Female entrepreneurs and the women who taught them how it’s done
Growing up with two older brothers in a single parent household, like so many of us, my mother was our rock. Our father far removed from the situation, mom carried the load like a trooper. The four of us lived in suburban Queens Village, although my mother spent a bulk of her time in transit. She was a department head at a Manhattan financial institution, which meant her commute was a beast.
She would drive to the train station, take the subway into the city and then walk the several blocks to her office. For years, this was her routine and in winters, when she would come home exhausted, I remember her plopping down into the sofa and my brother Derrick and I commencing our routine. He’d grab her right boot, I‘d grab the left and we’d pull her tired feet to freedom.
Mom was and continues to be a dedicated businesswoman. When I was in high school she worked her corporate job, but also started her first business. She was an art consultant and she loved it. It was like Tupperware parties, only she was selling art. Her gift of gab and passion for the pieces she was selling skyrocketed her to the top of her field, even earning us a free trip to Italy. As her assistant, I watched her first hand get the job done. I learned that when you do the work to reach your ultimate goal the feeling of accomplishment is priceless. Perhaps the most important business lesson I learned from my entrepreneur mom was not to chase money, but to instead chase what makes you happy. She loved selling art and the adorned walls of her North Carolina home are proof.
When speaking to Dr. Lanalee Araba Sam, founder of South Florida’s Elite OB/GYN she revealed that her mother had a similar philosophy. Sam’s mom was a director of community centers throughout Canada and worked with people from all walks of life including mentally challenged children and senior citizens. Like my mother, Sam’s mom instilled in her from a young age the importance of being passionate about your career. However, in our society it often seems as though passion and healthcare do not coexist.
Early in Sam’s medical career she learned that doctors are encouraged to increase revenue by booking more patients than they can handle. Sadly, bedside manner was becoming a thing of the past and this was something Sam refused to stomach. Determined to take charge of her destiny, Sam founded Elite OB/GYN a concierge-private practice concept, dedicated to providing uncompromised healthcare to women. Resolute on providing VIP service, Sam purposely limits the amount of patients accepted each month so that she is able to more efficiently focus on the particular needs of each woman. When asked how Sam’s mother is reflected in her daily practice she boasts of her zero turn over rate. Her staffers are lifers and she credits this to the caring and nurturing work environment that she insists upon and her mother believed in.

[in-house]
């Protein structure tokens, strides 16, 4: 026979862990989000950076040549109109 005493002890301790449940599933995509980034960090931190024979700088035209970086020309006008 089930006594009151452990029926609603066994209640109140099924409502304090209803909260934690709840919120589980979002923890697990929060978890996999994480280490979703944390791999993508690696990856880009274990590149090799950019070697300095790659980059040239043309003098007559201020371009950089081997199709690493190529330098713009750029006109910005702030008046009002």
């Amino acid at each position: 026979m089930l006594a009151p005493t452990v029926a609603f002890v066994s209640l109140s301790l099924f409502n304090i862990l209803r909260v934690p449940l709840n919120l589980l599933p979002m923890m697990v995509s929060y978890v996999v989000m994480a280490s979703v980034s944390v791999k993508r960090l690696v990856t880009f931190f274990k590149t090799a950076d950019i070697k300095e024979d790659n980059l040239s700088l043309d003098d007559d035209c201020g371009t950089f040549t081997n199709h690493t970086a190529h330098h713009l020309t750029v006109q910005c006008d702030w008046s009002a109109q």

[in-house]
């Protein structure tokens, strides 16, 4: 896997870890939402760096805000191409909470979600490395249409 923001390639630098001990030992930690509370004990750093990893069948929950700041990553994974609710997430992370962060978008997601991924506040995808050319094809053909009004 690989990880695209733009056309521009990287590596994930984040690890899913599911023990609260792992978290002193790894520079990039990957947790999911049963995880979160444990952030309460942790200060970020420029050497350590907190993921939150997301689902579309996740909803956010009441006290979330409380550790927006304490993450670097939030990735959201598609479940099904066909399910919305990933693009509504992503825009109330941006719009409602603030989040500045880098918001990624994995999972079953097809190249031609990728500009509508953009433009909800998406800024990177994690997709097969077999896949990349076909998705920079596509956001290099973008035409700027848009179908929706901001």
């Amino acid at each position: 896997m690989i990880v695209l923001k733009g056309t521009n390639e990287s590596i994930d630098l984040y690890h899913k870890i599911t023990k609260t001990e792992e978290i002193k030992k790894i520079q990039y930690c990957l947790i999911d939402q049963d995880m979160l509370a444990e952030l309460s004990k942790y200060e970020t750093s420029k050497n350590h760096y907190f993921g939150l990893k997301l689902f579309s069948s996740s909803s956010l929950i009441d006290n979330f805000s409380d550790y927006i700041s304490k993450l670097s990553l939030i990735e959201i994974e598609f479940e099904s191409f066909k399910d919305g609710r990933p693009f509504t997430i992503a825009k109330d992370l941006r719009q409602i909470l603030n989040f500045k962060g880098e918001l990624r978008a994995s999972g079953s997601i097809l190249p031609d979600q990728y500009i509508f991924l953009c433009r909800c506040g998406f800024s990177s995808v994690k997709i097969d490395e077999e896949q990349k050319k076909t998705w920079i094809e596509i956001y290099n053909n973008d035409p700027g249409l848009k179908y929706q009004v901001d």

Like Sam’s mother, Da-Venya Armstrong, CEO of Armstrong Creative Consulting (ACC) had a mother with a huge heart. As a nurse, her job was hectic, but taking care of people left her fulfilled, so much so that she began her own private nursing practice. The late Mrs. Armstrong dedicated her life to being of service. She volunteered often, mentored single mothers and even administered free healthcare. Mrs. Armstrong continuously gave back to her community, which is a trait her daughter Da-Venya Armstrong also holds true.
Following in her mother’s footsteps, Armstrong is devoted to community outreach. She is passionate about youth mentorship as well as increasing minority health awareness and combating homelessness. Armstrong’s community service work, paired with running ACC and raising a teenage scholar has helped the marketing consultant master the art of multi-tasking. When asked what business strategies she learned from her mom, Armstrong stresses her mother’s belief in following through on your commitments. The late Mrs. Armstrong believed that no matter how busy or tired you got, if you gave your word, you were obligated to stick to it.
In addition to being a woman of her word, the nurse was everyone’s cheerleader. She always had something encouraging to say, even if it meant giving her self a mental pep talk. No matter the task, Mrs. Armstrong believed that she could do it and envisioned her success. Armstrong believes that this practice of seeing one’s success undoubtedly contributed to the accomplishments of ACC and is grateful to have learned this technique from her mother.
As the story goes, the apple doesn’t fall far from the tree. We inherit all types of traits from our parents – the good, the bad and she gets it from her momma.